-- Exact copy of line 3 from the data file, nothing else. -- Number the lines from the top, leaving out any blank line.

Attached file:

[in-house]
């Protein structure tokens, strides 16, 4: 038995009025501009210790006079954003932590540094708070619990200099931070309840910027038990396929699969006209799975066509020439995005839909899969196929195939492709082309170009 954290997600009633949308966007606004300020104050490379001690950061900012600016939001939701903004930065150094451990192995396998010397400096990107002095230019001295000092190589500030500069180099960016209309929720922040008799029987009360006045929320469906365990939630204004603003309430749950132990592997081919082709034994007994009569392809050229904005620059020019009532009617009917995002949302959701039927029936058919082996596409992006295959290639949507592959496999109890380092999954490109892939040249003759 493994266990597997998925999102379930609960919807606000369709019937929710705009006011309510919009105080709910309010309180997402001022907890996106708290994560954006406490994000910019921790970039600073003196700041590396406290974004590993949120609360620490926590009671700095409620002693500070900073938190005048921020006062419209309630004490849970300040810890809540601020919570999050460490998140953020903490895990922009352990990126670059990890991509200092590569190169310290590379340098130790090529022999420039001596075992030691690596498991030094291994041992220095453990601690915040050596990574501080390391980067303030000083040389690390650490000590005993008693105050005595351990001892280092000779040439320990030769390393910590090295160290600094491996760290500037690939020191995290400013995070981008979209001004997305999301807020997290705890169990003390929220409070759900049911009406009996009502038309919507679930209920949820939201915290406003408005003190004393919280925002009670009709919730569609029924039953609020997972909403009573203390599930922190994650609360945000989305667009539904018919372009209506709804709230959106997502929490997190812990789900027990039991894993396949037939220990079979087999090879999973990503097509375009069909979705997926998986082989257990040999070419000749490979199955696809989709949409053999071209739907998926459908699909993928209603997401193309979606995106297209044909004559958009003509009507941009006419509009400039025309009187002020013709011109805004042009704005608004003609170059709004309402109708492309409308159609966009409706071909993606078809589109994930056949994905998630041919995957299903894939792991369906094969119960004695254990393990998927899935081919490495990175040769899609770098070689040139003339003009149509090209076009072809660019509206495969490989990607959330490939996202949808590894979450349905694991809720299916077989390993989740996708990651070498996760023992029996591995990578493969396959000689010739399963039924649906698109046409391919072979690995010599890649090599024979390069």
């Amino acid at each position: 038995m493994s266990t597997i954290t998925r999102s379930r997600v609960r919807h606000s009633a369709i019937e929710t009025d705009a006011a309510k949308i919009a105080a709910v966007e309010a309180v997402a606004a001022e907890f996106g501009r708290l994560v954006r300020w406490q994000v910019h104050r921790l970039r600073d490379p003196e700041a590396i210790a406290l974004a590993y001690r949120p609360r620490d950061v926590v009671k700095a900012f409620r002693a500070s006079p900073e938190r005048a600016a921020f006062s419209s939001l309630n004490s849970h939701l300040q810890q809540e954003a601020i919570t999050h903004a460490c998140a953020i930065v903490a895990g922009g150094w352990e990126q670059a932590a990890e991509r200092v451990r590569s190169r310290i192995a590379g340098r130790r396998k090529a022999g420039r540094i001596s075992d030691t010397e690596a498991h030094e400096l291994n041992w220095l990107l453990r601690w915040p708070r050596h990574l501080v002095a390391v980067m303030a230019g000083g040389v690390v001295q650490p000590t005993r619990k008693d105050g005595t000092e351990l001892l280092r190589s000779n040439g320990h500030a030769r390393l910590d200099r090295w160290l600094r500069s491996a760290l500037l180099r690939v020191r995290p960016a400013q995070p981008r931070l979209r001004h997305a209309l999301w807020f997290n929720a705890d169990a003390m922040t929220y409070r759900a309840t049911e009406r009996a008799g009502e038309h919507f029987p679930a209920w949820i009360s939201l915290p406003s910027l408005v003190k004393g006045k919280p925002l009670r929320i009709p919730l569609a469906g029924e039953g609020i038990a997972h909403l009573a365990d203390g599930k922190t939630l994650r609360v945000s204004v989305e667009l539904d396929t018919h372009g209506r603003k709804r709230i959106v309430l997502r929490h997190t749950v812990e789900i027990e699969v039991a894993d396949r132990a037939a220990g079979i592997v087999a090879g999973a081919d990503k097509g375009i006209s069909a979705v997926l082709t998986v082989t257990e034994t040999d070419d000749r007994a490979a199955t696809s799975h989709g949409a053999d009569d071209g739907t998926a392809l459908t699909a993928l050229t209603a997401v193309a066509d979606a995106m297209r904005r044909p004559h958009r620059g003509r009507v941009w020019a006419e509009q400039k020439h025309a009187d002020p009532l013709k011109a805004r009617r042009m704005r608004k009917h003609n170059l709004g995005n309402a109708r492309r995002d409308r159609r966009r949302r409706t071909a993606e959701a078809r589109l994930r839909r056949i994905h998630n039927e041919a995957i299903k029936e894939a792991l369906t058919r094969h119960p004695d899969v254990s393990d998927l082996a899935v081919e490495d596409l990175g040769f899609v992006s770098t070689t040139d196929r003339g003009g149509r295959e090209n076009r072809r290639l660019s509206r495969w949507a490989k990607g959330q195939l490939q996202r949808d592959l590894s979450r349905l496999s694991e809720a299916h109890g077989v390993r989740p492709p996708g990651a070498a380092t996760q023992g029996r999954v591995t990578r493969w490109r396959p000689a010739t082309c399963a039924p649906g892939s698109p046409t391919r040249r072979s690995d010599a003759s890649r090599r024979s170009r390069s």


């Amino acid at each position: 038995m493994s266990t597997i954290t998925r999102s379930r997600v609960r919807h606000s009633a369709i019937e929710t009025d705009a006011a309510k949308i919009a105080a709910v966007e309010a309180v997402a606004a001022e907890f996106g501009r708290l994560v954006r300020w406490q994000v910019h104050r921790l970039r600073d490379p003196e700041a590396i210790a406290l974004a590993y001690r949120p609360r620490d950061v926590v009671k700095a900012f409620r002693a500070s006079p900073e938190r005048a600016a921020f006062s419209s939001l309630n004490s849970h939701l300040q810890q809540e954003a601020i919570t999050h903004a460490c998140a953020i930065v903490a895990g922009g150094w352990e990126q670059a932590a990890e991509r200092v451990r590569s190169r310290i192995a590379g340098r130790r396998k090529a022999g420039r540094i001596s075992d030691t010397e690596a498991h030094e400096l291994n041992w220095l990107l453990r601690w915040p708070r050596h990574l501080v002095a390391v980067m303030a230019g000083g040389v690390v001295q650490p000590t005993r619990k008693d105050g005595t000092e351990l001892l280092r190589s000779n040439g320990h500030a030769r390393l910590d200099r090295w160290l600094r500069s491996a760290l500037l180099r690939v020191r995290p960016a400013q995070p981008r931070l979209r001004h997305a209309l999301w807020f997290n929720a705890d169990a003390m922040t929220y409070r759900a309840t049911e009406r009996a008799g009502e038309h919507f029987p679930a209920w949820i009360s939201l915290p406003s910027l408005v003190k004393g006045k919280p925002l009670r929320i009709p919730l569609a469906g029924e039953g609020i038990a997972h909403l009573a365990d203390g599930k922190t939630l994650r609360v945000s204004v989305e667009l539904d396929t018919h372009g209506r603003k709804r709230i959106v309430l997502r929490h997190t749950v812990e789900i027990e699969v039991a894993d396949r132990a037939a220990g079979i592997v087999a090879g999973a081919d990503k097509g375009i006209s069909a979705v997926l082709t998986v082989t257990e034994t040999d070419d000749r007994a490979a199955t696809s799975h989709g949409a053999d009569d071209g739907t998926a392809l459908t699909a993928l050229t209603a997401v193309a066509d979606a995106m297209r904005r044909p004559h958009r620059g003509r009507v941009w020019a006419e509009q400039k020439h025309a009187d002020p009532l013709k011109a805004r009617r042009m704005r608004k009917h003609n170059l709004g995005n309402a109708r492309r995002d409308r159609r966009r949302r409706t071909a993606e959701a078809r589109l994930r839909r056949i994905h998630n039927e041919a995957i299903k029936e894939a792991l369906t058919r094969h119960p004695d899969v254990s393990d998927l082996a899935v081919e490495d596409l990175g040769f899609v992006s770098t070689t040139d196929r003339g003009g149509r295959e090209n076009r072809r290639l660019s509206r495969w949507a490989k990607g959330q195939l490939q996202r949808d592959l590894s979450r349905l496999s694991e809720a299916h109890g077989v390993r989740p492709p996708g990651a070498a380092t996760q023992g029996r999954v591995t990578r493969w490109r396959p000689a010739t082309c399963a039924p649906g892939s698109p046409t391919r040249r072979s690995d010599a003759s890649r090599r024979s170009r390069s």